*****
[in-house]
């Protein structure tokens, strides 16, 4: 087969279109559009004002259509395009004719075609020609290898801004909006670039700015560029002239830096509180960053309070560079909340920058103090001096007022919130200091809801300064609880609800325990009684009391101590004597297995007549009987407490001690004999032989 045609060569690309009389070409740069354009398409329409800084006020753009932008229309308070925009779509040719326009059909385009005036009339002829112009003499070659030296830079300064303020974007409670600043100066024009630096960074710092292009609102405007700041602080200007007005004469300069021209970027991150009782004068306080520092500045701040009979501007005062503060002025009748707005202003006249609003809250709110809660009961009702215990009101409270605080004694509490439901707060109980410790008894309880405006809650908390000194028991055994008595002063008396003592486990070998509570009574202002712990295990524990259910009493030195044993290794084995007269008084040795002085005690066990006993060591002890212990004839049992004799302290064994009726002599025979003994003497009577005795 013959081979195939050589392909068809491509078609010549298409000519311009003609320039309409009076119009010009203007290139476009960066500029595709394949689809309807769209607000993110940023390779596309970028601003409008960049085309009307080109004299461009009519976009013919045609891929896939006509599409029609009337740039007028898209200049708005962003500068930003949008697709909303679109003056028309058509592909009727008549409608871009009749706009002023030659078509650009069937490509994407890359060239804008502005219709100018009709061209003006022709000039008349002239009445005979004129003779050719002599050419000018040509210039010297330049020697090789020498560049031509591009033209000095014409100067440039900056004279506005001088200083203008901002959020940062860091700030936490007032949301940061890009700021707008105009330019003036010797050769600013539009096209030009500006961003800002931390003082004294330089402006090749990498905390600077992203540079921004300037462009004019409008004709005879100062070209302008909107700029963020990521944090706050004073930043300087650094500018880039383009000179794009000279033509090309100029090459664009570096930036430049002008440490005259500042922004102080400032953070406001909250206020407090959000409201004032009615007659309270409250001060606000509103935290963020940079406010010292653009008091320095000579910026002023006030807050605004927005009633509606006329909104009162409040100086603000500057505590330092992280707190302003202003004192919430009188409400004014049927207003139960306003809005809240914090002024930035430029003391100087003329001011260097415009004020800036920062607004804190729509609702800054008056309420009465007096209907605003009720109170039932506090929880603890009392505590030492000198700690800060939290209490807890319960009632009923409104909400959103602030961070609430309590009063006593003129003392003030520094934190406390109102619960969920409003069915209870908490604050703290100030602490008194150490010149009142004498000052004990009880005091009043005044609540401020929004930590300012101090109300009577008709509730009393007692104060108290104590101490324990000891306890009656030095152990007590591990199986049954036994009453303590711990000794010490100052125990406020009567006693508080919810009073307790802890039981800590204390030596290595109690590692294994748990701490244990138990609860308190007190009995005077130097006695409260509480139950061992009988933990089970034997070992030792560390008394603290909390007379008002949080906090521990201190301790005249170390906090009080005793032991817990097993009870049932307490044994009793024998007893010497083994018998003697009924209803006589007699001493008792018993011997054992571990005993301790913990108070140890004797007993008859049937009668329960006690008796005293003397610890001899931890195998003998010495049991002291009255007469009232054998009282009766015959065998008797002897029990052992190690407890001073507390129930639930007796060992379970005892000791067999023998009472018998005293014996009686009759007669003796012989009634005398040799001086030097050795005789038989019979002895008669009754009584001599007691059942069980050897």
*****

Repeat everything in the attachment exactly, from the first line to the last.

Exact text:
[in-house]
């Protein structure tokens, strides 16, 4: 087969279109559009004002259509395009004719075609020609290898801004909006670039700015560029002239830096509180960053309070560079909340920058103090001096007022919130200091809801300064609880609800325990009684009391101590004597297995007549009987407490001690004999032989 045609060569690309009389070409740069354009398409329409800084006020753009932008229309308070925009779509040719326009059909385009005036009339002829112009003499070659030296830079300064303020974007409670600043100066024009630096960074710092292009609102405007700041602080200007007005004469300069021209970027991150009782004068306080520092500045701040009979501007005062503060002025009748707005202003006249609003809250709110809660009961009702215990009101409270605080004694509490439901707060109980410790008894309880405006809650908390000194028991055994008595002063008396003592486990070998509570009574202002712990295990524990259910009493030195044993290794084995007269008084040795002085005690066990006993060591002890212990004839049992004799302290064994009726002599025979003994003497009577005795 013959081979195939050589392909068809491509078609010549298409000519311009003609320039309409009076119009010009203007290139476009960066500029595709394949689809309807769209607000993110940023390779596309970028601003409008960049085309009307080109004299461009009519976009013919045609891929896939006509599409029609009337740039007028898209200049708005962003500068930003949008697709909303679109003056028309058509592909009727008549409608871009009749706009002023030659078509650009069937490509994407890359060239804008502005219709100018009709061209003006022709000039008349002239009445005979004129003779050719002599050419000018040509210039010297330049020697090789020498560049031509591009033209000095014409100067440039900056004279506005001088200083203008901002959020940062860091700030936490007032949301940061890009700021707008105009330019003036010797050769600013539009096209030009500006961003800002931390003082004294330089402006090749990498905390600077992203540079921004300037462009004019409008004709005879100062070209302008909107700029963020990521944090706050004073930043300087650094500018880039383009000179794009000279033509090309100029090459664009570096930036430049002008440490005259500042922004102080400032953070406001909250206020407090959000409201004032009615007659309270409250001060606000509103935290963020940079406010010292653009008091320095000579910026002023006030807050605004927005009633509606006329909104009162409040100086603000500057505590330092992280707190302003202003004192919430009188409400004014049927207003139960306003809005809240914090002024930035430029003391100087003329001011260097415009004020800036920062607004804190729509609702800054008056309420009465007096209907605003009720109170039932506090929880603890009392505590030492000198700690800060939290209490807890319960009632009923409104909400959103602030961070609430309590009063006593003129003392003030520094934190406390109102619960969920409003069915209870908490604050703290100030602490008194150490010149009142004498000052004990009880005091009043005044609540401020929004930590300012101090109300009577008709509730009393007692104060108290104590101490324990000891306890009656030095152990007590591990199986049954036994009453303590711990000794010490100052125990406020009567006693508080919810009073307790802890039981800590204390030596290595109690590692294994748990701490244990138990609860308190007190009995005077130097006695409260509480139950061992009988933990089970034997070992030792560390008394603290909390007379008002949080906090521990201190301790005249170390906090009080005793032991817990097993009870049932307490044994009793024998007893010497083994018998003697009924209803006589007699001493008792018993011997054992571990005993301790913990108070140890004797007993008859049937009668329960006690008796005293003397610890001899931890195998003998010495049991002291009255007469009232054998009282009766015959065998008797002897029990052992190690407890001073507390129930639930007796060992379970005892000791067999023998009472018998005293014996009686009759007669003796012989009634005398040799001086030097050795005789038989019979002895008669009754009584001599007691059942069980050897």